From the hospital to the home

A student reflects on having two nurses as parents.


Hospitals have always smelled like home to me.

The scent reminds me of the way my mom’s scrubs smelled when she’d return home from long shifts at work. I’d lie with my head in her lap, and on especially tough days, she’d scratch my back.

Both of my parents have been nurses for decades. They both know the routine of washing their hands every time they leave a room, the way the beeping of machines eventually fades to background noise and the soreness of one’s body after not finding time to sit for hours.

I’ve only been an observer and an outsider of their vocation.

Through eyes tainted by the haze of long, lazy sleep, I’ve seen the stain left on the kitchen table by my dad’s brimming coffee mug that he would finish before the sun got around to rising.

I know the definition of “tired to the bone,” because I’ve seen it reflected in his eyes when he has to set his alarm for another early morning, and I hear it in my mom’s voice when we talk over the phone before her next late-night shift.

Throughout my childhood, my mom and dad raised me the way many other parents do. They participated in the nightly ritual of goodnight kisses and calmed nightmares. They were there throughout the morning flurry of packing lunches before the bus rounds the corner and I could find them cheering on the sideline of every lacrosse game.

But unlike others, I was lucky enough to have the steady hands of two nurses to guide me and two experts in managing life-or-death crises by my side during each of these moments.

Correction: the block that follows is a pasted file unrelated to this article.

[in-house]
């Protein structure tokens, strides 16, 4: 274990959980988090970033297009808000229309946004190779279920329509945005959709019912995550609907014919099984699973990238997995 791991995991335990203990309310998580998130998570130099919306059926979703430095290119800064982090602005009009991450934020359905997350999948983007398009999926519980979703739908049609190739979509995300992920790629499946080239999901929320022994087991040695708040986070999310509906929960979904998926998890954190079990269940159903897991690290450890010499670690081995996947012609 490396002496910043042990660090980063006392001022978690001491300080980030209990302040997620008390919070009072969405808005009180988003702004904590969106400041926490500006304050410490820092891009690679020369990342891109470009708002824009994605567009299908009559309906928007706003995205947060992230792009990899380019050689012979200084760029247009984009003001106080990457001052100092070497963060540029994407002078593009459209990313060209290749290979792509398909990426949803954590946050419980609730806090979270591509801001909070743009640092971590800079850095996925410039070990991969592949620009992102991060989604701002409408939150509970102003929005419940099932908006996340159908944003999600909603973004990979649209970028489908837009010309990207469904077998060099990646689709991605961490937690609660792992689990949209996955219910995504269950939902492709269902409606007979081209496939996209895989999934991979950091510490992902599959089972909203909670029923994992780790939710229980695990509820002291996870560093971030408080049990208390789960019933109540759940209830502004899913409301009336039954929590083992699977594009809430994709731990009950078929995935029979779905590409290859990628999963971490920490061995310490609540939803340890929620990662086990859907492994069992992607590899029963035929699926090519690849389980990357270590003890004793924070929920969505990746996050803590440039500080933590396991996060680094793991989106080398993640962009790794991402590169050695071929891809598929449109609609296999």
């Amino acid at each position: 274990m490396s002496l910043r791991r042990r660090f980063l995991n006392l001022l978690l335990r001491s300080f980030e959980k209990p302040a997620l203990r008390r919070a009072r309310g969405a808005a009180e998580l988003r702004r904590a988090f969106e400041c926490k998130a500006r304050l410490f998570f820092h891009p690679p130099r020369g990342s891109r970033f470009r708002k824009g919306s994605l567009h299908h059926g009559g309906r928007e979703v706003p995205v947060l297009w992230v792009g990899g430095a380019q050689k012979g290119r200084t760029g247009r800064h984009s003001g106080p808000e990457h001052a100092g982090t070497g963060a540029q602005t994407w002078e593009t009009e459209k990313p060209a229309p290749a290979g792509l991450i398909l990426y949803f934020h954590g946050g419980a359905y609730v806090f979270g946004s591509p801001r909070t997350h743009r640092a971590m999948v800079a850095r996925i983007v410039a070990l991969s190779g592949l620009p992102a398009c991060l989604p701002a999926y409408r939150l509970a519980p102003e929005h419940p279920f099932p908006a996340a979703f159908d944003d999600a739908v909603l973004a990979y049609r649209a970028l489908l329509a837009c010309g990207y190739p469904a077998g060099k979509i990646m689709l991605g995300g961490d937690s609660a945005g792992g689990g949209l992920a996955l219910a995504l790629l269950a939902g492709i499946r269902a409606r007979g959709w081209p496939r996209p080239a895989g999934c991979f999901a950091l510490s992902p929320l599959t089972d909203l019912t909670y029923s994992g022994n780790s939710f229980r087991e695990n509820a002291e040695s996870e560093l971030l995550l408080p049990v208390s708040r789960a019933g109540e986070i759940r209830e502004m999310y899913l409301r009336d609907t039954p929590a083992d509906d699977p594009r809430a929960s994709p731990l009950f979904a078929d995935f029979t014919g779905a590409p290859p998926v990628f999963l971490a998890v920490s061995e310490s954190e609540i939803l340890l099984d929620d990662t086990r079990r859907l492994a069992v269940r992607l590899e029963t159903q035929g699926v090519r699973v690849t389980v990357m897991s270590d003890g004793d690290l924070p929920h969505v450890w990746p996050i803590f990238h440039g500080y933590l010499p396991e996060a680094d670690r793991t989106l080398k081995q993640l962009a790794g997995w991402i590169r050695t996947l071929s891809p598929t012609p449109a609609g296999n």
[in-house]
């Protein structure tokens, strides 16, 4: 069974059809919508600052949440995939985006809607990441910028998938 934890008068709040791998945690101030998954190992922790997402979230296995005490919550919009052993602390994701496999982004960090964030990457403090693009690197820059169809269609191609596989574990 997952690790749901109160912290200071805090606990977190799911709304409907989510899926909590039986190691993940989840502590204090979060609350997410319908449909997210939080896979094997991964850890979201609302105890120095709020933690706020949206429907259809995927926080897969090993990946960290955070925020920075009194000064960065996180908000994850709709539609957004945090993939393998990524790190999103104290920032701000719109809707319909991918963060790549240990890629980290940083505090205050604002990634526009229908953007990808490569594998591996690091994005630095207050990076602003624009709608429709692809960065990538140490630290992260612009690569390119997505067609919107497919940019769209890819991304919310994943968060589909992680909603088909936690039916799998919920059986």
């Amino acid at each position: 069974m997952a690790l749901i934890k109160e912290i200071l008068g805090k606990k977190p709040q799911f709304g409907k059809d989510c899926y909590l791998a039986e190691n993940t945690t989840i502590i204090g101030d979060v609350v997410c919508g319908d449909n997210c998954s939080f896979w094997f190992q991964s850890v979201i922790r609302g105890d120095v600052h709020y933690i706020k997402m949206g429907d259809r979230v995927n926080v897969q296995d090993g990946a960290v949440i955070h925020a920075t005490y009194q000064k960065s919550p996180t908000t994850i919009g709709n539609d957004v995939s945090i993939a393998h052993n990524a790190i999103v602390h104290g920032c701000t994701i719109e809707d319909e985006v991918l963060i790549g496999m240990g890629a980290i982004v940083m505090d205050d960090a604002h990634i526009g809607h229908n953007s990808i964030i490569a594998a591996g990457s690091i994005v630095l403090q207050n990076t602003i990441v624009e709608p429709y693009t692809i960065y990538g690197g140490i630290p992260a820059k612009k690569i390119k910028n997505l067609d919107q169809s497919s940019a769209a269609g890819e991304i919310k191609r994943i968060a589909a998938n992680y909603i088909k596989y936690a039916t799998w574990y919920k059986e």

It takes a special type of person to constantly be at beck and call without the glamour of a white coat. One must be especially altruistic to remember to check vitals and crack a comforting joke in the same breath.

Growing up, even after seeing people’s worst days, my parents were able to come home and ask me how mine went. My scrapes and cuts stinging in the summer air were the least of the injuries they’d tend to that week. And the tragedy of any bad grade I had gotten on a test was the furthest thing from my dad’s latest case in the cath lab.

During an interview with Michael Vitez, the director for narrative medicine at the Lewis Katz School of Medicine, we talked a lot about how medicine, above all, is a profession of serving people.

And while discussing this, so many things made sense about my upbringing.

During those exchanges after long nights, my parents taught me determination. They taught me support, whether it be from a respirator or a familiar face at a school function, is essential in life.

As a sophomore in college, I’m still baby-faced in comparison to a world growing seemingly more callous every day. I’ve faltered and stumbled and had my own fair share of self-doubt.

During this semester, I’ve felt especially homesick some days. When I sit at my desk attempting to get work done, I often catch myself staring at pictures of my family from years past — days when my “Take Your Child to Work Day” story was the best out of the entire class.

Nostalgia sets in, but so does comfort.

My home, with its warm windows, is just over the bridge. And after every stumble and hardship, I know the place to check in.

Grace Shallow can be reached at or @Grace_Shallow.

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